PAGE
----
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Memecoin season: Why are memecoins having a moment?

Memecoins are extremely volatile, but for some investors, that’s reason enough to buy.

One thing is clear: it’s the month of May, and memecoins are well in season. Over the past few weeks, frog-themed memecoin Pepecoin has taken the crypto space by storm, surpassing the $1 billion market cap mark in its first three weeks of trading.

Wojak, another memecoin, has also enjoyed a 7-day rally of +268.1%, and Dogecoin, an Elon Musk-favourite, has had a particularly lively year.

Read more: Why Has Doge Replaced the Twitter Blue Bird?

On May 5, Binance, the world’s largest crypto exchange, listed PEPE and FLOKI as part of its so-called ‘Innovation Zone’ – a trading zone that’s dedicated to highly-volatile, high-risk tokens.

To understand memecoins, we first need to understand the word ‘meme’ – a word that’s been around for decades longer than Twitter and Instagram has.

Memes are similar to genes (or DNA), except they are cultural units, rather than biological.

Wait, what?

Richard Dawkins, a British evolutionary biologist, first coined the term ‘meme’ in his seminal book, The Selfish Gene (1976). He describes memes as ideas, behaviors, or cultural elements that are transmitted from person to person through imitation or replication (like genes). Examples might include catchy songs, memorable slogans, or popular fashions.

Memes are able to replicate and spread within a culture in much the same way that genes replicate and spread within a population.

Cool… but what does this have to do with Doge or Pepe?

Well, just as memes can spread rapidly through social media and other online platforms, memecoins quickly gain popularity and value based on their appeal to online communities and their ability to go viral. Not because they have any intrinsic value.

Moreover, memecoins can also be seen as a form of cultural expression and creativity, as they often incorporate humorous or ironic references to popular memes or internet culture.

What are some of the most popular memecoins?

The largest memecoin by market cap is Dogecoin.

Doge is a proof-of-work blockchain that’s been hugely endorsed by Elon Musk over the past few years, leading some to think that the blockchain will be the payment network for Twitter in years to come. Doge has a current market cap of $10 billion and is ranked #8 on CoinMarketCap.

After Doge comes Shiba Inu, a Dogecoin spin-off. Shiba has a $5 billion market cap and stands at #15 on CoinMarketCap.

There are 179 meme coins tracked by CoinGecko, but the most popular one this week is Pepecoin ($PEPE).

PEPE is an ERC-20 token with a supply of 420.69 trillion tokens. Its market cap currently sits just below $1 billion, but it has no intrinsic value. Like most other meme coins, the value of PEPE is mostly driven by internet hype.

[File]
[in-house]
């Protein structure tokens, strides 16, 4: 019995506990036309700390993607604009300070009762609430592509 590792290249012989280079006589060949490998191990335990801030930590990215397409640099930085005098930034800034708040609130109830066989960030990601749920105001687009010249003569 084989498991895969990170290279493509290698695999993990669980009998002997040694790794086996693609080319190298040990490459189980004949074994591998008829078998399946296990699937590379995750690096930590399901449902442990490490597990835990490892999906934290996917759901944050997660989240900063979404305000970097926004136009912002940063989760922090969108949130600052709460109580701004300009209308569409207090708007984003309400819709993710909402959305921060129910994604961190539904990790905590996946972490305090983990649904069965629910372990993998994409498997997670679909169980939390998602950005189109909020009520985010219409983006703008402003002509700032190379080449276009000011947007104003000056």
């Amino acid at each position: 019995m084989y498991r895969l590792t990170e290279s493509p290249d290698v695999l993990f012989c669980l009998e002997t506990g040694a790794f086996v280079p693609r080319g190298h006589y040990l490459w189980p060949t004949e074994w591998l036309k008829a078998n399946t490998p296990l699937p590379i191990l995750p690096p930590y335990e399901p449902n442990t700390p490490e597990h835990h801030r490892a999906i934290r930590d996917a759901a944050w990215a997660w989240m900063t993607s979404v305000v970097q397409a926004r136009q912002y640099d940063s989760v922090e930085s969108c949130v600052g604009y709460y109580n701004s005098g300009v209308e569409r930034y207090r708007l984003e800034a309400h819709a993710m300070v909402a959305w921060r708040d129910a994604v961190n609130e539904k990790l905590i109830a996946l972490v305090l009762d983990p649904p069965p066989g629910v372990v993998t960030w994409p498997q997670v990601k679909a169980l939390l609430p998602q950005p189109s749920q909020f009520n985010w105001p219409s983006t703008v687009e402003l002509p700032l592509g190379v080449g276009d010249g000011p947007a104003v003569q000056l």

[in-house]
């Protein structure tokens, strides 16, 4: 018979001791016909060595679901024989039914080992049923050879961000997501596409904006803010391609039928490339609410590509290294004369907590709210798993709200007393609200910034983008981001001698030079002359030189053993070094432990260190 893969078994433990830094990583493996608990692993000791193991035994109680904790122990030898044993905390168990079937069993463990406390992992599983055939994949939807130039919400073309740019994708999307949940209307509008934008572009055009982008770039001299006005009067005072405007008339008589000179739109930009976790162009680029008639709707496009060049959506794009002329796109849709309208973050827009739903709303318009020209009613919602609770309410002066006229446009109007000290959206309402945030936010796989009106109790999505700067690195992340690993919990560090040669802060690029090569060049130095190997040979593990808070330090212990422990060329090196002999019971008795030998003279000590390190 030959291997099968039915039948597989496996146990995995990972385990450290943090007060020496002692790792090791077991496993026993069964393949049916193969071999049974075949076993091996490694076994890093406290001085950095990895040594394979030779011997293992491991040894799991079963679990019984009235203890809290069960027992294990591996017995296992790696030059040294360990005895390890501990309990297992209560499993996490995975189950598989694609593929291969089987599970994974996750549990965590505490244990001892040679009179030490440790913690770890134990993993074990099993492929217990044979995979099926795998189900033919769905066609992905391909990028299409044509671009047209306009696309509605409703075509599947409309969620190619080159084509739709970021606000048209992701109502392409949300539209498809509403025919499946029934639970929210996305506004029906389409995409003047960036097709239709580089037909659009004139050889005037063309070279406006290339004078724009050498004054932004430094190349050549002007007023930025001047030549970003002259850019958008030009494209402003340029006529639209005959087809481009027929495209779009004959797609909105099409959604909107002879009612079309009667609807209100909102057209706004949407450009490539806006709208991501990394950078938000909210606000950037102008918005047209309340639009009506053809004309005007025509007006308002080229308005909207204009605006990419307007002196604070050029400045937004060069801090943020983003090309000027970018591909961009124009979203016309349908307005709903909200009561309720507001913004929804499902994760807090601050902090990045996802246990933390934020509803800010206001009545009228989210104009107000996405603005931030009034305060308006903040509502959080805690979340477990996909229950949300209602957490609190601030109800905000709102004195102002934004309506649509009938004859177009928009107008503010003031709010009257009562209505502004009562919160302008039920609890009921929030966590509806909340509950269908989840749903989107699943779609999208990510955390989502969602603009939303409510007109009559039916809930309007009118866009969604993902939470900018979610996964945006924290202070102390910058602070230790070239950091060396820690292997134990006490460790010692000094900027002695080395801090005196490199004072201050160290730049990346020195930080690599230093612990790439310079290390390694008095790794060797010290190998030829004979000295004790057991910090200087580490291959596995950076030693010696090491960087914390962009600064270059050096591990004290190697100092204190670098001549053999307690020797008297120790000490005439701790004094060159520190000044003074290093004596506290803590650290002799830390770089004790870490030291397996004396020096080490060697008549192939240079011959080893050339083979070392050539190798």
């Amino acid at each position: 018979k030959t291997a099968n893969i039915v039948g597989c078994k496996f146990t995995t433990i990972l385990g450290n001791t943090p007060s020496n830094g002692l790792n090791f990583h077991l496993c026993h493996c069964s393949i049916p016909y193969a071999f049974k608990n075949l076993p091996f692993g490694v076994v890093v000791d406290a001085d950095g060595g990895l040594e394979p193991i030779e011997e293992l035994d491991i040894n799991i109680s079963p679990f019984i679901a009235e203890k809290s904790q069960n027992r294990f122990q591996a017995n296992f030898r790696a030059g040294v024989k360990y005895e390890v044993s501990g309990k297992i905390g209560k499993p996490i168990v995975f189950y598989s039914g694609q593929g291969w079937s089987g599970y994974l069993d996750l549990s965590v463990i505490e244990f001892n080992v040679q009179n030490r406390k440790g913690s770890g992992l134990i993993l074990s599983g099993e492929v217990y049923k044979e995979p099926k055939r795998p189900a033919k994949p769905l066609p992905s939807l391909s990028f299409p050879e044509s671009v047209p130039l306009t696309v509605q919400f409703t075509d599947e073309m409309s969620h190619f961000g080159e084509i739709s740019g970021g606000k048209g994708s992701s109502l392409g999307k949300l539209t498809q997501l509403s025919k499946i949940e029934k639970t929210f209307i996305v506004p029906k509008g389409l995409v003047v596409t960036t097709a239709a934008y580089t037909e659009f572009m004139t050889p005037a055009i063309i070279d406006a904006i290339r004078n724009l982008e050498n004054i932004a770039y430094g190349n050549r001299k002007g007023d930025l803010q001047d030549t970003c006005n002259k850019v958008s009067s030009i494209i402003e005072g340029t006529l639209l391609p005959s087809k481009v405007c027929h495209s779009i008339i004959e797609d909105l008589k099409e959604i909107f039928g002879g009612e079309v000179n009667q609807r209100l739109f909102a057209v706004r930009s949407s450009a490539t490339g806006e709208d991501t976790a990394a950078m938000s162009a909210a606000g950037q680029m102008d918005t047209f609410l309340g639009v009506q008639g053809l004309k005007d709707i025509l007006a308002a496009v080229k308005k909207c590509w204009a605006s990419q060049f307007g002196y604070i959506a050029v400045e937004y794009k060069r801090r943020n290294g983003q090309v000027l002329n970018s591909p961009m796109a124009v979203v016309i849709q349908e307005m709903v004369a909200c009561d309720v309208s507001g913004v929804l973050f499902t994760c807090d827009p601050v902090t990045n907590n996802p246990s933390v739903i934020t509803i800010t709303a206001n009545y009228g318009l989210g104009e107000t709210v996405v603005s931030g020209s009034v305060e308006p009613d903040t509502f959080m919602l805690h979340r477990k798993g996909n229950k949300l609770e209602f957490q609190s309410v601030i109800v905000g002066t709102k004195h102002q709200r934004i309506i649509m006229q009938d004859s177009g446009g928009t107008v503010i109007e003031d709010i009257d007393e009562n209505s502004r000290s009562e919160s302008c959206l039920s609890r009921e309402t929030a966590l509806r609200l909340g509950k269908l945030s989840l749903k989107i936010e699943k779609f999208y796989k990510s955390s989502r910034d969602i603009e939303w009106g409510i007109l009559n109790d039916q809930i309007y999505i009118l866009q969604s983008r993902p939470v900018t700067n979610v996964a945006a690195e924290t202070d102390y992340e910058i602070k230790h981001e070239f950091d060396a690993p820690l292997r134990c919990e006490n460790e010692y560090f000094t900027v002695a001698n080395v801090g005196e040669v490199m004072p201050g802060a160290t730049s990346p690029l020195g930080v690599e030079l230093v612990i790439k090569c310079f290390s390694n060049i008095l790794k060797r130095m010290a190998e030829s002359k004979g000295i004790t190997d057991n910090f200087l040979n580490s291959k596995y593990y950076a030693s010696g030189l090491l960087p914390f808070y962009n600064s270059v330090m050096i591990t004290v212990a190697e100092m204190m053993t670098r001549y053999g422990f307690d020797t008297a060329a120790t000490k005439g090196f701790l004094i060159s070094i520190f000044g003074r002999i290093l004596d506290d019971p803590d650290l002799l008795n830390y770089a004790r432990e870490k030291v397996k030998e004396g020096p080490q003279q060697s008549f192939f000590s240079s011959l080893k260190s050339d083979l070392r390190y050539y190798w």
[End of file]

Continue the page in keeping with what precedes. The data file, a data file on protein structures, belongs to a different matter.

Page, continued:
The official Pepe website confirms the ‘memetic’ value of Pepecoin, stating: “$PEPE is a meme coin with no intrinsic value or expectation of financial return. There is no formal team or roadmap. The coin is completely useless and for entertainment purposes only.”

If memecoins have no intrinsic value, why are they all the rage right now?

There are three main reasons why people buy into memecoins, and why people create them to begin with.

1. Volatility

One of the main reasons memecoins have gained popularity is due to the hype and attention they generate on social media platforms like Twitter and Reddit. Hype can lead to significant price volatility and large gains for early investors, but it can also result in significant losses for those who invest without fully understanding the risks involved.

EtherScan shows that one PEPE investor turned $250 into $1.02 million in four days by investing in the memecoin. Lucrative as the numbers may seem, analysts have already pointed out that liquidity issues are likely to prevent the investor from ever accessing all of the profits.

2. Low cost of entry

Memecoins are often priced very low, making them accessible to small investors who may not have the financial resources to buy more established cryptocurrencies like Bitcoin ($27,890) or Ethereum ($1,862). This low cost of entry can make them an attractive option for those looking to invest in cryptocurrency without a significant upfront investment. It also means that investors can purchase huge amounts of tokens at a small cost – usually with the hope that volatility will drive the value up.

Here are some examples of just how low the prices are compared with Bitcoin and Ethereum (CoinMarketCap):

  • Dogecoin: $0.07476
  • Pepecoin: $0.000002278
  • Shiba Inu: $0.000009031
  • Wojak: $0.0004385
3. They’re easy to create

Cryptocurrencies, including memecoins (or shitcoins), are extremely easy to create.

A video shared by whitelights.eth (other wise known as digital artist Johnny Shankman) illustrates precisely how long it takes to create and deploy an entirely new cryptocurrency – 27 seconds. (Quicker than boiling the kettle.)

Earlier today, another Twitter user posted a similar video bringing the total time to just short of 16 seconds.

In a follow up tweet, the user stated: “Remember kids: tokens don’t rug people, people rug people.”

Disclaimer: CryptoPlug does not recommend that any cryptocurrency should be bought, sold, or held by you. Do conduct your own due diligence and consult your financial advisor before making any investment decisions.

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